Augusta Mall was not immune, however, to anchor consolidation and its effects. Both Augusta Mall and Regency Mall were solidly mid-market malls although Augusta Mall was always more upscale than its closest competitor. Despite being the second largest city in Georgia, demographics have been inadequate to draw many retailers including upscale stores. In fact, a large percentage of the local economy is military from Fort Gordon, which is located only four miles away. With lower median incomes and high levels of poverty in Richmond County (nearly 17% below the poverty line), the pool of potential mid-market department stores declined throughout the 2000's.
A view of the second level exiting Dillard's. Sorry for the foggy photo quality as my camera was closing in on its untimely death.
Sears court looking away from Dillard's toward Macy's
Sears court looking toward Dillard's.
A couple shots along the upper level as hoards of post-Christmas shoppers made longer views difficult.
The effects of anchor consolidation were noticed when in 2003 Rich's and Macy's were merged into one store known initially as Rich's-Macy's then just Macy's in 2005. Since the mall had both stores, the original Rich's was eventually converted to Macy's and one level of the Davison's/Macy's store was converted to a furniture store for a short time. Discontent with keeping a half-open anchor on an end-cap, plans were announced in 2006 to convert the former Davison's store into a new outdoor wing with new anchors. Thus, GGP who had acquired the Rouse Company in 2004, commenced work to demolish the top level of the former Davison's converting it to open-air promenade with Barnes & Noble as an anchor. The lower level of Davison's was left intact, but was converted to a Dicks's Sporting Goods. Part of the old Davison's previously extended to the left of the former mall entrance, however, and it remains today a part of Macy's.
Some views from the lower level. The last is approaching what used to be Davison's/Macy's.
The entrance in the background used to be the upper level mall entrance for Davison's.
A couple shots looking back towards Dillard's. The first shot is just inside from the former Davison's upper level entrance and the second is of the clock, which Neil Barker captured in far greater detail.
Neil Barker captured the updated mall entrance next to the older Rouse design to the right. Several malls in Rouse's native Baltimore also had this design.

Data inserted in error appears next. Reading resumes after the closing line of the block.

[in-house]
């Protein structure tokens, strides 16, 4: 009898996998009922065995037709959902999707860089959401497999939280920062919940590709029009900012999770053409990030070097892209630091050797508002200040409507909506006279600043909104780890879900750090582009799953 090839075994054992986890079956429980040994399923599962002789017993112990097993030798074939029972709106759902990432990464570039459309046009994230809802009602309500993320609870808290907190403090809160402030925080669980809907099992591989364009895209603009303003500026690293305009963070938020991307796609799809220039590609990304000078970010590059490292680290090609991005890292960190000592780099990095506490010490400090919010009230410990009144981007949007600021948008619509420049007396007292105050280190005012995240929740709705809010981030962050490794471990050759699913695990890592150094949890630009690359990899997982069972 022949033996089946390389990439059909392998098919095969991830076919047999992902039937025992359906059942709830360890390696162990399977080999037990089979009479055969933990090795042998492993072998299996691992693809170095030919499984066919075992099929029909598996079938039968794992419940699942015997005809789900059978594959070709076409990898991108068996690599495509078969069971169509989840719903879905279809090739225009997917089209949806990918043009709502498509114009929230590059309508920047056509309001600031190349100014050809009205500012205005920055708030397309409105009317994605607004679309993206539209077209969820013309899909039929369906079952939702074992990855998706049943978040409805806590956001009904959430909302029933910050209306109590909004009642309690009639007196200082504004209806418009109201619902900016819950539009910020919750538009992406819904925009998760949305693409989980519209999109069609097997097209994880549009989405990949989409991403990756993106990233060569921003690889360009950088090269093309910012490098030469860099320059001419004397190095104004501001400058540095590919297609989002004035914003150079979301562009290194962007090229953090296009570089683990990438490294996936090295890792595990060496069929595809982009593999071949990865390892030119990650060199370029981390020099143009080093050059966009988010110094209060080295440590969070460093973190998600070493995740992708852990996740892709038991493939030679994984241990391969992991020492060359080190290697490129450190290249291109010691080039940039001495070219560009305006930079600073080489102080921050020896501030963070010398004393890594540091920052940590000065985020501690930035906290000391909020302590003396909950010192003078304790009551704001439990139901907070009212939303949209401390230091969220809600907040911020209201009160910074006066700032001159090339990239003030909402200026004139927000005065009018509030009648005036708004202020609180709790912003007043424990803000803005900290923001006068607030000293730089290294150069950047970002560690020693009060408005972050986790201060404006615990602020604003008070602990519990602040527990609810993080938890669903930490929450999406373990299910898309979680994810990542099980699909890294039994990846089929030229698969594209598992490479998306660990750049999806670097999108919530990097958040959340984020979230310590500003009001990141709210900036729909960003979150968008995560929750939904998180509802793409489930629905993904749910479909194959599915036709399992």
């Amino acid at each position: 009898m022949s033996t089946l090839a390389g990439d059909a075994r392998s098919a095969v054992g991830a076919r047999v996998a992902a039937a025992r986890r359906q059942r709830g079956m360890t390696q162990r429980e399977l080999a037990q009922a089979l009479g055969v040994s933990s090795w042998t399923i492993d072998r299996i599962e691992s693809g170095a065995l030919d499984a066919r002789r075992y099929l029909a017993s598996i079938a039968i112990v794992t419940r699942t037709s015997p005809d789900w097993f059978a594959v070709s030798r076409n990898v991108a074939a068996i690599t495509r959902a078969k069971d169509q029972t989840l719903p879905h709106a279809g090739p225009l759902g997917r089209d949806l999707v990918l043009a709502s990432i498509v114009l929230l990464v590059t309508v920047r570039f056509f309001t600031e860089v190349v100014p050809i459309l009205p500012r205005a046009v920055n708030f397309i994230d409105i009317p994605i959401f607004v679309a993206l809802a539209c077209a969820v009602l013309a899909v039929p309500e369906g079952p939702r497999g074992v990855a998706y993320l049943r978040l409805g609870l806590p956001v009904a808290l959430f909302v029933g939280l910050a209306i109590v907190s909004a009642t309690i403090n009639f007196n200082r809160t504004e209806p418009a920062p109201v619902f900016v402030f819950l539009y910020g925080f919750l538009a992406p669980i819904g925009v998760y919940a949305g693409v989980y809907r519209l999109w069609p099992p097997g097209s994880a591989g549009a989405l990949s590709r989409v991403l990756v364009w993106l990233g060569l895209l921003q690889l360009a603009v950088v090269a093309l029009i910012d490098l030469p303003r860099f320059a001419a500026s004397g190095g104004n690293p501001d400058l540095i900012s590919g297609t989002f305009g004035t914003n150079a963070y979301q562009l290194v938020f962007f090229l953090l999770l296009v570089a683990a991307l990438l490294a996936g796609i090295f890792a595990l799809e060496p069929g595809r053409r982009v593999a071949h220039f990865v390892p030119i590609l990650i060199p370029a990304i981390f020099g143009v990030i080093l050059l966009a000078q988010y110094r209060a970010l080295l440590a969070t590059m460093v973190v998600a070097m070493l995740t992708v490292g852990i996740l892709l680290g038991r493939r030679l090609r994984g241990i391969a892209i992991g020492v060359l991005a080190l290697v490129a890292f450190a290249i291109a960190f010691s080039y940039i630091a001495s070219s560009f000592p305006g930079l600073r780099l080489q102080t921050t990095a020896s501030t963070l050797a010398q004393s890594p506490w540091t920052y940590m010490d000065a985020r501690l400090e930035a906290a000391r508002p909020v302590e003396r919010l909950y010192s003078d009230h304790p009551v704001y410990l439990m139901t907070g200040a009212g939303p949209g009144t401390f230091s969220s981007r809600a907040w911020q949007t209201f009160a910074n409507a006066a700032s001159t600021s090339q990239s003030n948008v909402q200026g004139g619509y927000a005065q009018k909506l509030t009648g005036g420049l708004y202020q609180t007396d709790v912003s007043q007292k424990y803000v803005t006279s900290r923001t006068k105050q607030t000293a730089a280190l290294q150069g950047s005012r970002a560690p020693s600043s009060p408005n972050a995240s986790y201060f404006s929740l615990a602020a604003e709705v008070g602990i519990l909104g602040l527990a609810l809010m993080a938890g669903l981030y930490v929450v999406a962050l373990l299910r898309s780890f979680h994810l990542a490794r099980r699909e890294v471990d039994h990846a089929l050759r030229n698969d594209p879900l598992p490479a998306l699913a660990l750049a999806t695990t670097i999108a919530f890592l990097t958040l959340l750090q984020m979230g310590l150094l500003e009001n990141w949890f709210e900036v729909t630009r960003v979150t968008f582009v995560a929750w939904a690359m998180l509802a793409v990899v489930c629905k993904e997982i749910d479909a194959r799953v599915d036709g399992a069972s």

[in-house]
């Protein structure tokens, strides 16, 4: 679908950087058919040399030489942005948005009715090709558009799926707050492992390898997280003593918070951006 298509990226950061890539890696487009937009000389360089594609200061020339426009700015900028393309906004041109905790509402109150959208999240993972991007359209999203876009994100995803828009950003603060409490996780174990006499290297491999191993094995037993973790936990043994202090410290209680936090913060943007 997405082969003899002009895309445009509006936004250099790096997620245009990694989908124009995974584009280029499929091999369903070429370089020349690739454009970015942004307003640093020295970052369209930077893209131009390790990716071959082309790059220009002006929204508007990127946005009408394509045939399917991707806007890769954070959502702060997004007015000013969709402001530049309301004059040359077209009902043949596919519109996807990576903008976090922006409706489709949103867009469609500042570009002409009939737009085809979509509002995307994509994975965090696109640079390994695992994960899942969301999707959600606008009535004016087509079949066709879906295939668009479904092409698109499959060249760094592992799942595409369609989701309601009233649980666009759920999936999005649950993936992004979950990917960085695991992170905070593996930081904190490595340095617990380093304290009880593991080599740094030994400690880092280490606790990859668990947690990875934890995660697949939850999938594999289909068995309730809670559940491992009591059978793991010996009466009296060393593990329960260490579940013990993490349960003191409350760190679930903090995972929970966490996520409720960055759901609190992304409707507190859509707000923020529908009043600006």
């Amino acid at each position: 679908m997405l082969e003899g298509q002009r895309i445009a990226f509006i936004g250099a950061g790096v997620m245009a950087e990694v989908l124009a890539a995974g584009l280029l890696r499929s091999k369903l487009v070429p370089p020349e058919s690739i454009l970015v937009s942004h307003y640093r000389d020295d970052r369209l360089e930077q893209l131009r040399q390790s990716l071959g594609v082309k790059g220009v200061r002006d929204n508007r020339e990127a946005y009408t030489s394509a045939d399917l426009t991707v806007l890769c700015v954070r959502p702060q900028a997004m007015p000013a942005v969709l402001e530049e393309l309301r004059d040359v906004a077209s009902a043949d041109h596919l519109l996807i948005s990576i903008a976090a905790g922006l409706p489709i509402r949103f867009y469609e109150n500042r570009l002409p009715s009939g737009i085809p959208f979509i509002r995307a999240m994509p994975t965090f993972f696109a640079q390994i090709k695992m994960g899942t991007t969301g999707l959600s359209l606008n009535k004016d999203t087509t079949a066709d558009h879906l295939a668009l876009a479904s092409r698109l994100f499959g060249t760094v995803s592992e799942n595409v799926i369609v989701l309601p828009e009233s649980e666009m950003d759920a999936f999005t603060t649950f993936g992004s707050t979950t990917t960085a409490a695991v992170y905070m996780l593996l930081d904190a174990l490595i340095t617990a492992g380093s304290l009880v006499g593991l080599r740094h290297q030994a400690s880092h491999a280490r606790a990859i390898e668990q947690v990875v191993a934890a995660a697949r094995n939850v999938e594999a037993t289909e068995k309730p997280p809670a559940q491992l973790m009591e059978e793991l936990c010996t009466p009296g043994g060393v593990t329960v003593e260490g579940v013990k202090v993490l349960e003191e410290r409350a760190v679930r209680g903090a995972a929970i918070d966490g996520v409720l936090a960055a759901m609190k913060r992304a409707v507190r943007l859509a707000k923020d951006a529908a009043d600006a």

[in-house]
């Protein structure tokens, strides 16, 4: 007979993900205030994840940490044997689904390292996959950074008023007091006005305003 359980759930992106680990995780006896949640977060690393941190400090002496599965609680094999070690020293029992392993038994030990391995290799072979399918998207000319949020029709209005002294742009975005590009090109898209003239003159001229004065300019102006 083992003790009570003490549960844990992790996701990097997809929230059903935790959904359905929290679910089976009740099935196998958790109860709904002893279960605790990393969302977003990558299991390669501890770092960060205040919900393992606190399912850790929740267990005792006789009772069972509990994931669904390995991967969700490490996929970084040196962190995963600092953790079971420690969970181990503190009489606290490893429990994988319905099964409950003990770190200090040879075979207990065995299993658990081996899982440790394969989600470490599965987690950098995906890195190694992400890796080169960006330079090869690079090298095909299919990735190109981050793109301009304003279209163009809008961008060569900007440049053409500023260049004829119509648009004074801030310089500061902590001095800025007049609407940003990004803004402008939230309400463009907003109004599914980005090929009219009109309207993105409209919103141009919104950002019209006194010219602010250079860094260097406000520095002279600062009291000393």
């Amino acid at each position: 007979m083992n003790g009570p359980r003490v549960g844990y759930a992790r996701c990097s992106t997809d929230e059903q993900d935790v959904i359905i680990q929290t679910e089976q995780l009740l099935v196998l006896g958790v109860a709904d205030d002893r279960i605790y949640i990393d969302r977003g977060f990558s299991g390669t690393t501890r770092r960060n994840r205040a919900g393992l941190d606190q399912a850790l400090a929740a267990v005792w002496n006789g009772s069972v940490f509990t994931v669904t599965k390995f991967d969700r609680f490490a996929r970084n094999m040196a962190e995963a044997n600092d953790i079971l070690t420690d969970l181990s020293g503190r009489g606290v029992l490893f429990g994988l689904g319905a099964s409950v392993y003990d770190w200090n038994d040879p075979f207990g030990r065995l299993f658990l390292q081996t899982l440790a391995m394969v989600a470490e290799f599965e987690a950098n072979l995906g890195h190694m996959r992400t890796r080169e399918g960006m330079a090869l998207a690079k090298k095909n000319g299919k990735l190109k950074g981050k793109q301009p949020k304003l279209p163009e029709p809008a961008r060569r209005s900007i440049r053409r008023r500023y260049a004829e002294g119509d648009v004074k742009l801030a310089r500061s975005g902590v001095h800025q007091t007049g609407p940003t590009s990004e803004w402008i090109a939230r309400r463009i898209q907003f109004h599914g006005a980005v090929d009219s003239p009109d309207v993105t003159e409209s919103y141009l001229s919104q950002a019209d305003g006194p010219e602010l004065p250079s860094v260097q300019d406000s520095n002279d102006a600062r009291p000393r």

The older Augusta Mall is still visible in this photo I took on the day after Christmas, 2011.
Today, Augusta Mall enjoys a prime position in the market, but its location is not as prime as it used to be with the market starving for competition. In a visit in 2011, it was apparent that the mall was extremely overcrowded. However, Augusta Mall is also in a position similar to nearly dead Macon Mall where despite high incomes in the immediate neighborhood, the mall is still only five miles from its long-vacant competitor Regency Mall. At this point ANY competitor could quickly throw the mall into dead mall status quickly partly due to its proximity to an area known for crime and decay. For example, in less that a decade Macon Mall went from a huge and highly successful mall to a mall with only two remaining department store anchors in a largely vacant mall all because of a lifestyle center that opened on a higher income side of the city. Augusta Mall has so far avoided that partly due to the failure of the Riverwatch development along I-20 coupled with the mall's expansion. The Riverwatch project was a very formidable threat to the mall when it was planned. It would have included a new Belk and Dillard's store and would have funneled retail further away from South Augusta. If it had been completed it would have not only led to the downgrade or closure of the Dillard's store at the mall, but it would have also likely led to an eventual exodus of other stores and anchors from the mall as well leaving it in a Macon Mall situation with just Macy's and JCPenney anchoring a struggling mall.
Another view of Dick's and the piece of Macy's left over from the lower level. Photo by Neil Barker taken May 29, 2012.
Here is the outdoor portion in what used to be the upper level of Davison's. The outdoor fountain was certainly a nice touch.
For right now, the viability of Augusta Mall is not in question. A mall with few vacancies, five anchors and a lack of nearby competitors it is well positioned for at least short-term success. The main short-term threat to the mall will be the eventual closure of Sears as the chain's difficulties are unavoidable for any mall that has this store with a space that will be difficult to fill. Unlike Regency, however, the mall's future is not tied to whether one dying carriage trade retailer can stay open. However, Augusta Mall joins many malls across the country as a solidly mid-market mall: a struggling sector in danger due to the decline of mid-market department stores as a whole. Will Dillard's or JCPenney be around 10 years from now? Will Dick's stay committed to the higher lease terms of a mall when they could easily relocate elsewhere? Will Macy's remain in the mall and not locate elsewhere especially after Belk sells the company freeing up real estate opportunities? If the fortunes turn sour for Augusta Mall over the next few years, the least that can be said by that time is that the mall will have had a very successful 40 year run as it has been loved by many over several generations.